July 24, 2014

July 24, 2014

One Wrong Thing

Much of the dystopian fantasy and science fiction I read—and you know I love me some dystopia—involves a world very different from our own. Verily, authors in the genre have chosen one or all of the following for the settings of their works: 

Nuclear war
Pandemic
Zombies
Vampires
Alien invasion
Existence of magic
Self-aware technology
Collapse of government/civil society

You get the idea. One of the best dystopian books I read last year was Wool, which involves remnants of humanity living in underground silos. Though it was gripping from start to finish, I recommended it neither to you nor to friend-of-blog P (for whose pleasure I read most books) because a lot of belief has to be suspended in order to get from here to there. (Unless you are, in fact, living in an underground silo. If so, carry on.)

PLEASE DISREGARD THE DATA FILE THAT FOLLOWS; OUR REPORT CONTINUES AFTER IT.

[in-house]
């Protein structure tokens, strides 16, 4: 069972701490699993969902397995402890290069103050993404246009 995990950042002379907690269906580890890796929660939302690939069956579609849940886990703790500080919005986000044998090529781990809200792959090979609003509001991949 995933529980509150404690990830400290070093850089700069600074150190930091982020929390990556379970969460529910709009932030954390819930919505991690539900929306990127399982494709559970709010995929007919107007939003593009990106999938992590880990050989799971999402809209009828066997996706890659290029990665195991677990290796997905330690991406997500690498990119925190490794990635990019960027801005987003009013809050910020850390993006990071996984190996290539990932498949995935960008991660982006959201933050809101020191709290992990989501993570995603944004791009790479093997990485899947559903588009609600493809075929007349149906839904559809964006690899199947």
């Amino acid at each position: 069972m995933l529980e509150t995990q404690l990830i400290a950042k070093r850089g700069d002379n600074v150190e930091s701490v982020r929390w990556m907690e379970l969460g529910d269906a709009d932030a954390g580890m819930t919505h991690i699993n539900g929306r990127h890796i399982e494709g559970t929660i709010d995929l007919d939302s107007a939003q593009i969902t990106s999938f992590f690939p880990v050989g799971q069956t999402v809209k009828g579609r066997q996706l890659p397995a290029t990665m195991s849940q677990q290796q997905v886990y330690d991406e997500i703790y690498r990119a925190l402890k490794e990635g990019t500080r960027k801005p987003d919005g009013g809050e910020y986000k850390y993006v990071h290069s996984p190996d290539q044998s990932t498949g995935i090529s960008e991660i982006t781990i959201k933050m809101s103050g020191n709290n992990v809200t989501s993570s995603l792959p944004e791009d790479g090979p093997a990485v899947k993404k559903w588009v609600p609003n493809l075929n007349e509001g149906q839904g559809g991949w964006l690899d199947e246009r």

Lately, then, I’ve been enjoying a few books that change just one thing and consider how humanity might react. Forget for a moment that I generally cheer against humanity, and allow me to recommend some selections.

The Age of Miracles by Karen Thompson Walker. What if the world literally stopped spinning? Already discussed.

The Returned by Jason Mott. What if dead people suddenly showed back up, looking and acting as they were before they died? Emotional toll notwithstanding, think of the logistics.

Brilliance by Marcus Sakey. What if 1% of people were born with savant abilities? If they could understand facial expressions, or recognize patterns, or memorize information without limit? Think X-Men without the laser eyes and weather manipulation. What are the normal people to do?

Enjoyable as the completely mindblowing dystopias are (see: Games, Hunger), it's even more chilling when fantasy is only a step or two removed from reality.

0 Fish in a Sea of Diet Coke: